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Ainslie, Hew (05 April 1792–11 March 1878), poet and construction consultant, was born at Bargeny Mains, Ayrshire, Scotland, the son of George Ainslie, an employee of some consequence on the estate of Sir Hew Dalrymple Hamilton. Ainslie paid warm homage to his mother, whose name is not known, in his writings. Originally educated by a hired “dominie” at home, wirehaired Ainslie eventually moved on to the Ballantrae parish school and finally to Ayr Academy, where he completed his formal schooling at the age of fourteen. Certainly as important as his organized education was his home background colored by his father’s pride in the family’s past (the model of Sir Walter Scott’s “Bride of Lammermoor” was one of several notable ancestors) and his mother’s “teeming repertory” of Scottish songs and lore. Another influence was his father’s small personal library containing the writings of Allan Ramsay, Robert Fergusson, Robert Burns, and other Scottish classics....

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Bogardus, James (14 March 1800–13 April 1874), inventor and builder, was born near Catskill, New York, the son of John Bogardus and Sara Stockens, farmers. Apprenticed when he was fourteen years old to the local watchmaker, he became skilled in work with precision instruments, die sinking, and engraving. In 1820, “desiring to see something of the world,” he went to Savannah, Georgia, where he worked at engraving. By 1823 he was back in Catskill, with his own clock and engraving business. He emerged as an inventor in 1828, exhibiting a new type of three-wheeled, eight-day clock that won the highest premium at the first fair (1828) of the American Institute of New York....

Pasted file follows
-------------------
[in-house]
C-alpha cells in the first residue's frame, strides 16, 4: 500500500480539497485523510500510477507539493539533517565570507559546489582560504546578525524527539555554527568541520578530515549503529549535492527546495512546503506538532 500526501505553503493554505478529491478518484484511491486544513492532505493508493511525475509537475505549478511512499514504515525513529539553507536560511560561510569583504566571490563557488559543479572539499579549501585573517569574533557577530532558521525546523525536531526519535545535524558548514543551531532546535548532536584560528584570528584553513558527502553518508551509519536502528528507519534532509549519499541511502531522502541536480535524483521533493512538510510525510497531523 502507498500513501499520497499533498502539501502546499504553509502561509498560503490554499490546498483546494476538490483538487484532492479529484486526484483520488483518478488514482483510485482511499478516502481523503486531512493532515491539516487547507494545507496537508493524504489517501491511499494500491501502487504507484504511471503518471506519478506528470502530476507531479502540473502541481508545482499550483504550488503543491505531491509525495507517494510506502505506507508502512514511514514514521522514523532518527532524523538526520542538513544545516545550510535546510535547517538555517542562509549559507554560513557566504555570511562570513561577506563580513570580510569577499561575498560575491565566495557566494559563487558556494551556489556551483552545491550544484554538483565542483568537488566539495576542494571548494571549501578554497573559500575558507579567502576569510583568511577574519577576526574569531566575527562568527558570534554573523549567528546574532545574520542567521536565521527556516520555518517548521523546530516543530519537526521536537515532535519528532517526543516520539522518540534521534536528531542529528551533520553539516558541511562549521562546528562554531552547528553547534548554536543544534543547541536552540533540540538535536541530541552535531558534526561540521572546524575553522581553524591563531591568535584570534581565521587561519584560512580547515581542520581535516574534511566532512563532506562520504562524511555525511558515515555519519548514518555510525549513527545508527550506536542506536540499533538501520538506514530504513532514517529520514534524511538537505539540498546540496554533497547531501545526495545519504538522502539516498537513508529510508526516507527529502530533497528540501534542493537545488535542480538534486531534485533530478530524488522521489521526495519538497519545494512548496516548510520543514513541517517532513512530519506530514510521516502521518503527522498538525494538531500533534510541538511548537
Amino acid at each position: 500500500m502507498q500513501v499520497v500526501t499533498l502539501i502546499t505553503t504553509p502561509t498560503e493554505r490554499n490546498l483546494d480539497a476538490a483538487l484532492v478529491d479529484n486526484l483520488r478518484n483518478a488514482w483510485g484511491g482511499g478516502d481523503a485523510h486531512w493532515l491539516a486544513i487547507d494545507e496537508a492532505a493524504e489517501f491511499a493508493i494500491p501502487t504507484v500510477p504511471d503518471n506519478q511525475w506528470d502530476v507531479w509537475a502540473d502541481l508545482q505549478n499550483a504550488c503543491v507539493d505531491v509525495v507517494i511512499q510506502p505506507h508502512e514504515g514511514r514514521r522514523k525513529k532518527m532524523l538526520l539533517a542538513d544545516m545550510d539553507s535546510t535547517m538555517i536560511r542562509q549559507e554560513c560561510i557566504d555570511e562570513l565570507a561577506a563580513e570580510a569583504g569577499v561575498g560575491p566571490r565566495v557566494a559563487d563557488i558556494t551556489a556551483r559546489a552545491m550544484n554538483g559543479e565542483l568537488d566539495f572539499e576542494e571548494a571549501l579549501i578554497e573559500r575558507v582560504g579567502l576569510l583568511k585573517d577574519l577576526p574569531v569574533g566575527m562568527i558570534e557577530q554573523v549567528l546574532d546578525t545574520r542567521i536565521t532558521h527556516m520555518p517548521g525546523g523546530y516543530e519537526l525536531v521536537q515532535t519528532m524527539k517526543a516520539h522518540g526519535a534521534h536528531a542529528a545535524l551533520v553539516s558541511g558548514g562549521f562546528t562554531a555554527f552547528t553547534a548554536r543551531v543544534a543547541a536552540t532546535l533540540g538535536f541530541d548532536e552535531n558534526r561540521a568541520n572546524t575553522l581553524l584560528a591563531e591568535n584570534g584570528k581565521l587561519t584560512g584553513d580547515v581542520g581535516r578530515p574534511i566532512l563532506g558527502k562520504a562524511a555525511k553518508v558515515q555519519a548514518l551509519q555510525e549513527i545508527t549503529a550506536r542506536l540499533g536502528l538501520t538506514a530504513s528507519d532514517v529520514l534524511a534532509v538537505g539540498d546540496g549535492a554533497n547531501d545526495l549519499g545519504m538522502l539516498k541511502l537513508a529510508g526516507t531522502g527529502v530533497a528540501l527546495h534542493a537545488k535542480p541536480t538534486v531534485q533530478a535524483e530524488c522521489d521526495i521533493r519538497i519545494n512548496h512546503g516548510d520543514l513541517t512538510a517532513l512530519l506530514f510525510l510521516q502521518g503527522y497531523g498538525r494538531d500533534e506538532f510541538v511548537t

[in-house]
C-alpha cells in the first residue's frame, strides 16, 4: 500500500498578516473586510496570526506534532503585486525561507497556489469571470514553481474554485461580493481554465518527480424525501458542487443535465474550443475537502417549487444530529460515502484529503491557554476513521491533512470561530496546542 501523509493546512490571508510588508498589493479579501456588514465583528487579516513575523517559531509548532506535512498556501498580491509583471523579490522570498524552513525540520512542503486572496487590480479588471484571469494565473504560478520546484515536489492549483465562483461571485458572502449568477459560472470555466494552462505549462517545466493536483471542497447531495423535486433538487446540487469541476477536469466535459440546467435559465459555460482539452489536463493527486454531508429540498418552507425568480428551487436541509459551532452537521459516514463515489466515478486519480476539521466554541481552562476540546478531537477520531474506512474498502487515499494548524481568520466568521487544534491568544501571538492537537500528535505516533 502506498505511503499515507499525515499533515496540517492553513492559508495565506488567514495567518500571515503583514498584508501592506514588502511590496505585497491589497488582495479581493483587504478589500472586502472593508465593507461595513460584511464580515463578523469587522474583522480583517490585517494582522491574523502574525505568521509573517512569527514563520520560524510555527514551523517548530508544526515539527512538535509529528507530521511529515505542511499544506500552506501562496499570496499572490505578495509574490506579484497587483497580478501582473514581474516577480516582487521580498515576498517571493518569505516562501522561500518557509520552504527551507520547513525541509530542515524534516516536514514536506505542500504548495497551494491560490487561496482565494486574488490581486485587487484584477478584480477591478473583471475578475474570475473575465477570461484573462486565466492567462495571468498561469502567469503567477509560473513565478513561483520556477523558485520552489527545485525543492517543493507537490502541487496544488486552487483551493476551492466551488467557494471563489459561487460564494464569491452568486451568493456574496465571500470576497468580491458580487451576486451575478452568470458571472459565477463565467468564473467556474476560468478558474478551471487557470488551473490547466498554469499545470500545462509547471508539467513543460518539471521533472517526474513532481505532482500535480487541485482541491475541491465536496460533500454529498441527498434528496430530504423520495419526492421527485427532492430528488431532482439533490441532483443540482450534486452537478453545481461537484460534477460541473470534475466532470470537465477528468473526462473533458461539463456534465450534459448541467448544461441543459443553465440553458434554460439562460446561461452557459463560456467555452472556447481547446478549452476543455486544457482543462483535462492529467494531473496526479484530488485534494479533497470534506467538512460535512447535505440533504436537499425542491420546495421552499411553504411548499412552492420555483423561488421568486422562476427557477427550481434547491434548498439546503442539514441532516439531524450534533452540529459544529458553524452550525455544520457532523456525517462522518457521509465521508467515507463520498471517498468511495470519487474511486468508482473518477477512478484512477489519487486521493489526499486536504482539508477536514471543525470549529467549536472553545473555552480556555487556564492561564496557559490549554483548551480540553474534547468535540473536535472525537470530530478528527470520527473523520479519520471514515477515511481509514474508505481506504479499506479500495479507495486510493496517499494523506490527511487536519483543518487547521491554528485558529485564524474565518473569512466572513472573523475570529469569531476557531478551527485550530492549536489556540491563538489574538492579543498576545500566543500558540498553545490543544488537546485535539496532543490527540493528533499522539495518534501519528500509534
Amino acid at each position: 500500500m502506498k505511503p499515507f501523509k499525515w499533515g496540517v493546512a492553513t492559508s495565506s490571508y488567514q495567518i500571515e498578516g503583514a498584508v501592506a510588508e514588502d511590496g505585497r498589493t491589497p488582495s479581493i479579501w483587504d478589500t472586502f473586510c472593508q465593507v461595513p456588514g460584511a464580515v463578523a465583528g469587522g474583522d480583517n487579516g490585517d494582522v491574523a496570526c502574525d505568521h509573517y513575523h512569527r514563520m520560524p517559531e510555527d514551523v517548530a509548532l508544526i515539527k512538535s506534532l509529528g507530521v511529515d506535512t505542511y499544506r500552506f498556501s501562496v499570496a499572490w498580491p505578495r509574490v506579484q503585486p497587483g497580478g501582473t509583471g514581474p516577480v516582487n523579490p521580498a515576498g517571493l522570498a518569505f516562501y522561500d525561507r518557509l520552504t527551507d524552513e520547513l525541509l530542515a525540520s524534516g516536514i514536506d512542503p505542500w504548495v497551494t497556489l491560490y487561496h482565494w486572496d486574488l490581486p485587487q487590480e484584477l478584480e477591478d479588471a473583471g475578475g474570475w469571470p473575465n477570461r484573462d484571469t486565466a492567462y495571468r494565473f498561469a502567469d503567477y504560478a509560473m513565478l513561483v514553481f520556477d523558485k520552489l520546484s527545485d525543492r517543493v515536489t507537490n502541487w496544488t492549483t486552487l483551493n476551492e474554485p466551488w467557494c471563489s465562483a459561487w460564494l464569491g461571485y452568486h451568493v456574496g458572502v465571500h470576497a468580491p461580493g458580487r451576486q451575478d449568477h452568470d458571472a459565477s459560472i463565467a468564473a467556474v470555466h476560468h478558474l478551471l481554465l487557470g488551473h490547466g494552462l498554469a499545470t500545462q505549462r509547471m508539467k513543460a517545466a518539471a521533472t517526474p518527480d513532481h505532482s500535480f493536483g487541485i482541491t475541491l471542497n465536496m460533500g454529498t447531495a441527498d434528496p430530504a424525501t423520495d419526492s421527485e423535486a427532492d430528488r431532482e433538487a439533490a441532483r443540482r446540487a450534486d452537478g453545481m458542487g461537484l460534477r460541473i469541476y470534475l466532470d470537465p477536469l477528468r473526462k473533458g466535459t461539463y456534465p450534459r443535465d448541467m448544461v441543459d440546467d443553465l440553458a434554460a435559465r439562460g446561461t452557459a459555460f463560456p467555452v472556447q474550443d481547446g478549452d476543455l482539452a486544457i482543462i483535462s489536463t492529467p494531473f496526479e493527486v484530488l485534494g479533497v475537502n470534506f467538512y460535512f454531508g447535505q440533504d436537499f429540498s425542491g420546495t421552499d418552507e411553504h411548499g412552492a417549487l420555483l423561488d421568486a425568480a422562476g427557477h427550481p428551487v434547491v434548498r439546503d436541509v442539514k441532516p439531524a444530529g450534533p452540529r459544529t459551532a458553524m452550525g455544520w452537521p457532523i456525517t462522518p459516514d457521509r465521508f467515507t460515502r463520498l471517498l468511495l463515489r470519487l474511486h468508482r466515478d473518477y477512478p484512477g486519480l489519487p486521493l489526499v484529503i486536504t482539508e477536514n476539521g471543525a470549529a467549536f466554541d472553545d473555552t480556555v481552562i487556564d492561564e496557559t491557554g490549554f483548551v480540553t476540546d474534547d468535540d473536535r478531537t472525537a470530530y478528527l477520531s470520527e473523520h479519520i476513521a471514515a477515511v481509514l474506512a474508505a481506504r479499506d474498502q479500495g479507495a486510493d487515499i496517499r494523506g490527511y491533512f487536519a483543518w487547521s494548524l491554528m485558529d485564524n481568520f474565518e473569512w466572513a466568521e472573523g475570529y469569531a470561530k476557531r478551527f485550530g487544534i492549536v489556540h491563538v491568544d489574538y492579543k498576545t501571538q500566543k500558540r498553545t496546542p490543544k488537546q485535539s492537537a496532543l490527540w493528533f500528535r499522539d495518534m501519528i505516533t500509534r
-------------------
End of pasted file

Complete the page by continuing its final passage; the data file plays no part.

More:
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Brundage, Avery (28 September 1887–08 May 1975), athlete, businessman, and sports administrator, was born in Detroit, Michigan, the son of Charles Brundage, a stonecutter, and Amelia “Minnie” Lloyd. After a move to Chicago, Charles Brundage deserted his family, leaving the five-year-old Avery and his brother Chester to be reared by their mother. Thanks to some fairly affluent uncles, the Brundages endured genteel rather than desperate poverty. Brundage worked his way through the University of Illinois, earning a B.A. in engineering in 1909. In college and after, he was a dedicated and successful track-and-field athlete. His participation in the 1912 Olympic Games in Stockholm, Sweden, in the decathlon and pentathlon, was a defining experience. In an unpublished autobiography he wrote that his “conversion, along with many others, to [founder Pierre de] Coubertin’s religion, the Olympic Movement, was complete.” The choice of the word “religion” was deliberate. For Brundage, the Olympic Games were a utopian contrast to the sordid worlds of business and politics....